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United States Department of Agriculture

Agricultural Research Service

Title: Designs of Resource Families for Mapping Quantitative Trait Loci Using Genetic Markers in Domestic Animals

Authors
item Da, Yang
item Vanraden, Paul
item Weller, Joel - ARO, VOLCANI CTR, ISRAEL

Submitted to: Book Chapter
Publication Type: Book / Chapter
Publication Acceptance Date: August 6, 1998
Publication Date: N/A

Interpretive Summary: Mapping genes that affect a quantitative trait [quantitative trait loci (QTL)] of domestic animals requires a set of resource families with designed structure, sufficient DNA supply, and records for the trait. The design of resource families affects the statistical efficiency of QTL detection and is critical to the success of QTL mapping. For crossing between inbred or noninbred lines, designs that involve 1-way backcrosses, reciprocal backcrosses, or 2nd generation (F-2) crosses are possible. For inbred lines, the F-2 design is twice as efficient as backcross designs for QTL detection. Crossing between noninbred lines is a suitable design for species for which inbred lines are costly to produce but generally is less efficient than crossing between inbred lines. A design using a segregating population requires no crossing and, thus, minimal time and cost for establishing resource families even for species with long generation intervals. However, this design is less efficient for QTL detection than crossing designs. Based on information about QTL location, genetic markers linked to the QTL could be used for marker-assisted selection of quantitative traits, such as milk yield efficiency or mastitis resistance, and the QTL responsible for the quantitative trait could be characterized, thus allowing breeders to select directly for the QTL to improve the quantitative trait.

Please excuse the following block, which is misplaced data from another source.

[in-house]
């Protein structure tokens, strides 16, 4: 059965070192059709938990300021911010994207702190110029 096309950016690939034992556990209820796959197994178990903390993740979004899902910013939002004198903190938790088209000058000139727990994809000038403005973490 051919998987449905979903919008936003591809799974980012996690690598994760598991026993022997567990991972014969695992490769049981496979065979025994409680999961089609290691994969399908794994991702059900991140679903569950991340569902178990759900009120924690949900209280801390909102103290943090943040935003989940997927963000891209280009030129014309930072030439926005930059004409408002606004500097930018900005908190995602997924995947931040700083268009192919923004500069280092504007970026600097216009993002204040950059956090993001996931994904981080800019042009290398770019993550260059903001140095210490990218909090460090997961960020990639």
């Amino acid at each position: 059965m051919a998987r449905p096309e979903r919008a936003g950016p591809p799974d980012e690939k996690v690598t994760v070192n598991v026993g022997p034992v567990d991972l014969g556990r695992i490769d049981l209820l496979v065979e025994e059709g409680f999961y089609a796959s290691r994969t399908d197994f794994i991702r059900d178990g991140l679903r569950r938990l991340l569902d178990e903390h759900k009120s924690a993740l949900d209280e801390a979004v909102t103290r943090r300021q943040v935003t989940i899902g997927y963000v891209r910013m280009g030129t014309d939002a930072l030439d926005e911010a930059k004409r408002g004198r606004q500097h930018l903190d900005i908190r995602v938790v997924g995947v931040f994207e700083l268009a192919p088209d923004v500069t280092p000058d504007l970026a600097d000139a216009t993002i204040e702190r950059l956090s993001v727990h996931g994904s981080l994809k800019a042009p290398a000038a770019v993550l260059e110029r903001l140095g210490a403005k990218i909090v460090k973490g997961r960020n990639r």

Technical Abstract: Mapping quantitative trait loci (QTL) requires a set of resource families with designed structure, sufficient DNA supply, and records for the trait. The design of resource families affects the statistical efficiency of QTL detection and is critical to the success of QTL mapping. Designs of resource families feasible for QTL mapping in domestic animals can be categorized into crossing between inbred lines, crossing between noninbred lines, and segregating populations. Relative efficiency of two designs is measured by the ratio of sample sizes required for QTL detection. For crossing between inbred or noninbred lines, 1-way backcross, reciprocal backcross, and F-2 designs are possible. The 1-way backcross design is affected by the quantitative trait's dominance effect, whereas the reciprocal backcross design is not. For crossing between inbred lines, only 1 parent provides information for QTL detection in the 1-way and reciprocal backcross designs; in contrast, 2 parents provide information in the F-2 design, which makes the F-2 design twice as efficient as backcross designs for QTL detection. Crossing between noninbred lines is a suitable design for species for which inbred lines are costly to produce but is less efficient than crossing between inbred lines unless the marker's polymorphic information content is greater than the probability that the two inbred lines do not share the same homozygous marker genotype. A segregating population requires no crossing and, thus, minimal time and cost for establishing resource families even for species with long generation intervals. However, this design is less efficient for QTL detection than crossing designs because QTL parent heterozygosity is not guaranteed and multiple QTL alleles may be responsible for QTL variation.

Last Modified: 10/25/2014
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